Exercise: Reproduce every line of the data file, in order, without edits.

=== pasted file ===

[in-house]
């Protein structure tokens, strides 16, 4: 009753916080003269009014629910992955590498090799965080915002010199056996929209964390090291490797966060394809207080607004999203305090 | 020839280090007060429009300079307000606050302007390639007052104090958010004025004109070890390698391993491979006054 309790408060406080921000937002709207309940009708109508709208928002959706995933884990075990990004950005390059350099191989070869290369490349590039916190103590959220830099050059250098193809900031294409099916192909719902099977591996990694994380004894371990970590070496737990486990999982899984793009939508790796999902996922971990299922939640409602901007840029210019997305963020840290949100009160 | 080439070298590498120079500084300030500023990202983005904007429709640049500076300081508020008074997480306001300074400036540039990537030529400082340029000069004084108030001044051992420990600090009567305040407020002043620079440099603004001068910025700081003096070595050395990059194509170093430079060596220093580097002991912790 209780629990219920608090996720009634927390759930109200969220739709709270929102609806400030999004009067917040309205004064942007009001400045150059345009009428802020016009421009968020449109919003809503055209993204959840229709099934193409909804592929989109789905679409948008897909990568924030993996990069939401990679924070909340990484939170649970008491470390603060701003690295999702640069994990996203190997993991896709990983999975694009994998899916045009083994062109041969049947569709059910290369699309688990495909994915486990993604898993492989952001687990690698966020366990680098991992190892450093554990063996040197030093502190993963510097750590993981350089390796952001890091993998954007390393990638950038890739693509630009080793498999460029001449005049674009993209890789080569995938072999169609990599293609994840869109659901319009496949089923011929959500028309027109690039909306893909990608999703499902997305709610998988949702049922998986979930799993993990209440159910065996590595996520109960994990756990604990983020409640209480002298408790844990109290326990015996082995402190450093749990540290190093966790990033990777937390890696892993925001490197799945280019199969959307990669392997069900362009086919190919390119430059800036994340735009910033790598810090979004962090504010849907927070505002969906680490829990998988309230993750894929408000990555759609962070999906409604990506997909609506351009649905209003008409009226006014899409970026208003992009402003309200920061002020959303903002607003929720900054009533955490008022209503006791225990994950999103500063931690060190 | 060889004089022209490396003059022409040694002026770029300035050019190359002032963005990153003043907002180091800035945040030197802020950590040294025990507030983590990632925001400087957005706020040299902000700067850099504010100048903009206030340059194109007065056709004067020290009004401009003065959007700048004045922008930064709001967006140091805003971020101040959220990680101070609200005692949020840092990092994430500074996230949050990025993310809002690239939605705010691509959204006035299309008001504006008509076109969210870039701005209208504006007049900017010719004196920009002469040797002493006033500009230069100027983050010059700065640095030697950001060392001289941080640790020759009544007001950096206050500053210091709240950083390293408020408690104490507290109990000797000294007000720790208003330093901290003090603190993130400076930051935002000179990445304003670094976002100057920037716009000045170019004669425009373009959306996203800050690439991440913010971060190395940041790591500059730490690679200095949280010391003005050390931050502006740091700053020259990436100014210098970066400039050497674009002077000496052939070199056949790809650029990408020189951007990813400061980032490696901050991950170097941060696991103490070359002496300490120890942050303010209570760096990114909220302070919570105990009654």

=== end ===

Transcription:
[in-house]
């Protein structure tokens, strides 16, 4: 009753916080003269009014629910992955590498090799965080915002010199056996929209964390090291490797966060394809207080607004999203305090 | 020839280090007060429009300079307000606050302007390639007052104090958010004025004109070890390698391993491979006054 309790408060406080921000937002709207309940009708109508709208928002959706995933884990075990990004950005390059350099191989070869290369490349590039916190103590959220830099050059250098193809900031294409099916192909719902099977591996990694994380004894371990970590070496737990486990999982899984793009939508790796999902996922971990299922939640409602901007840029210019997305963020840290949100009160 | 080439070298590498120079500084300030500023990202983005904007429709640049500076300081508020008074997480306001300074400036540039990537030529400082340029000069004084108030001044051992420990600090009567305040407020002043620079440099603004001068910025700081003096070595050395990059194509170093430079060596220093580097002991912790 209780629990219920608090996720009634927390759930109200969220739709709270929102609806400030999004009067917040309205004064942007009001400045150059345009009428802020016009421009968020449109919003809503055209993204959840229709099934193409909804592929989109789905679409948008897909990568924030993996990069939401990679924070909340990484939170649970008491470390603060701003690295999702640069994990996203190997993991896709990983999975694009994998899916045009083994062109041969049947569709059910290369699309688990495909994915486990993604898993492989952001687990690698966020366990680098991992190892450093554990063996040197030093502190993963510097750590993981350089390796952001890091993998954007390393990638950038890739693509630009080793498999460029001449005049674009993209890789080569995938072999169609990599293609994840869109659901319009496949089923011929959500028309027109690039909306893909990608999703499902997305709610998988949702049922998986979930799993993990209440159910065996590595996520109960994990756990604990983020409640209480002298408790844990109290326990015996082995402190450093749990540290190093966790990033990777937390890696892993925001490197799945280019199969959307990669392997069900362009086919190919390119430059800036994340735009910033790598810090979004962090504010849907927070505002969906680490829990998988309230993750894929408000990555759609962070999906409604990506997909609506351009649905209003008409009226006014899409970026208003992009402003309200920061002020959303903002607003929720900054009533955490008022209503006791225990994950999103500063931690060190 | 060889004089022209490396003059022409040694002026770029300035050019190359002032963005990153003043907002180091800035945040030197802020950590040294025990507030983590990632925001400087957005706020040299902000700067850099504010100048903009206030340059194109007065056709004067020290009004401009003065959007700048004045922008930064709001967006140091805003971020101040959220990680101070609200005692949020840092990092994430500074996230949050990025993310809002690239939605705010691509959204006035299309008001504006008509076109969210870039701005209208504006007049900017010719004196920009002469040797002493006033500009230069100027983050010059700065640095030697950001060392001289941080640790020759009544007001950096206050500053210091709240950083390293408020408690104490507290109990000797000294007000720790208003330093901290003090603190993130400076930051935002000179990445304003670094976002100057920037716009000045170019004669425009373009959306996203800050690439991440913010971060190395940041790591500059730490690679200095949280010391003005050390931050502006740091700053020259990436100014210098970066400039050497674009002077000496052939070199056949790809650029990408020189951007990813400061980032490696901050991950170097941060696991103490070359002496300490120890942050303010209570760096990114909220302070919570105990009654």